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She does a good job driving but refuses to take the time to learn what all the different switches do.

We got to exit 1 just before the Texas border around 3pm and pulled off into the Windmill Restaurants parking lot.  Which is also the entrance to the Double D RV park.  There is almost nothing here and the restaurant is open 4 days a week afternoons and early evenings.  But its full hookups and 50 amps for $14 a night.  The power seems good so we should be good to go.  Reviews say the Windmill has good food and fry cakes so we will test that tomorrow.  We get 20 TV channels but Fox is the only network.  So Hulu and Netflix it is.  Oh no WiFi so hotspots.  Glad our T-Mobile binge on does not count against our data.

So tomorrow we Explore.

WEDNESDAY

So today we took a drive first through Texola and then Erik.  Texola is almost a ghost town.  Back when Route 66 was the main route from Chicago to Los Angeles there were over 500 people living here, now sadly there are less than 40.  There is no store or service station, I am not sure what people do to make a living here.  The houses are pretty run down and the old business buildings also.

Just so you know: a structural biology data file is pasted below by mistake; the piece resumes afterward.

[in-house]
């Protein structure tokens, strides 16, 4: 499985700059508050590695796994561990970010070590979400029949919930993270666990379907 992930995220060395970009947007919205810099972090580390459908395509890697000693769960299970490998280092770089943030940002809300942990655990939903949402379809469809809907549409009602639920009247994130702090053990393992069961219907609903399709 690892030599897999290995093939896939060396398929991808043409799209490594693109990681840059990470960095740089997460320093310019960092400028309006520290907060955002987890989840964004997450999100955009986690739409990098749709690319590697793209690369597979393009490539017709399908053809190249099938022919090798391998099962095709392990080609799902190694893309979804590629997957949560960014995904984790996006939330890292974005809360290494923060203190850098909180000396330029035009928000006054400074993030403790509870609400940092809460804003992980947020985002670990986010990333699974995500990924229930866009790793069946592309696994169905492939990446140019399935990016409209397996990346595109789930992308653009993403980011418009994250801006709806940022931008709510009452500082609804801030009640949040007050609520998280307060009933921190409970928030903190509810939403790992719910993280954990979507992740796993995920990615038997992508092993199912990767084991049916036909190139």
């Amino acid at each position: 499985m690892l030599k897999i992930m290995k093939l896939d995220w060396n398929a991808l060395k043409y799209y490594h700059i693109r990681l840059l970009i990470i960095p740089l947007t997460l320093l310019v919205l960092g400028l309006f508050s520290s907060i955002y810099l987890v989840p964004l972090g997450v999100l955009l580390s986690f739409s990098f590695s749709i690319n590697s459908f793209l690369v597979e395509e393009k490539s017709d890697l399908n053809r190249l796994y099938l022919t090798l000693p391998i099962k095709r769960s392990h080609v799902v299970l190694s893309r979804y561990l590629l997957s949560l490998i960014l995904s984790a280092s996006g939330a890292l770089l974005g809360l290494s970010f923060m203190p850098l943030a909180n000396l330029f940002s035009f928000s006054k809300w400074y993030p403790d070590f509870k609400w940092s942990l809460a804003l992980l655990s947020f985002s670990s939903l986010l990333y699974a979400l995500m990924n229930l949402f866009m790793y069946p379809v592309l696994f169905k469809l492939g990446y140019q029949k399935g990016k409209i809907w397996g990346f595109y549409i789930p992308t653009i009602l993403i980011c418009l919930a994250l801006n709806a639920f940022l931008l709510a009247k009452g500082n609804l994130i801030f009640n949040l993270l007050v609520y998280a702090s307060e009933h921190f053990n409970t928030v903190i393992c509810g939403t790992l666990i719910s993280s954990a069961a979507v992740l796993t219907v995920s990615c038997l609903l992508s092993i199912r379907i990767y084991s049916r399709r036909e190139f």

This was once the thriving Magnolia service station started back in the 1930s.

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I actually think the grill and store may still be open.

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Quite a few places like this.  The interstate bypassed these towns and they just went broke.

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This is the historic jail built around 1910.

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An old Dodge Power wagon not sure what the truck was used for.

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Another old business.

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From here we headed east on Route 66 to Erick, OK to explore and pick up some groceries.  Route 66 is 4 lanes and 65mph but there is not enough traffic on it anymore to even keep the grass from growing in the cracks.  They don’t even paint the lane markings.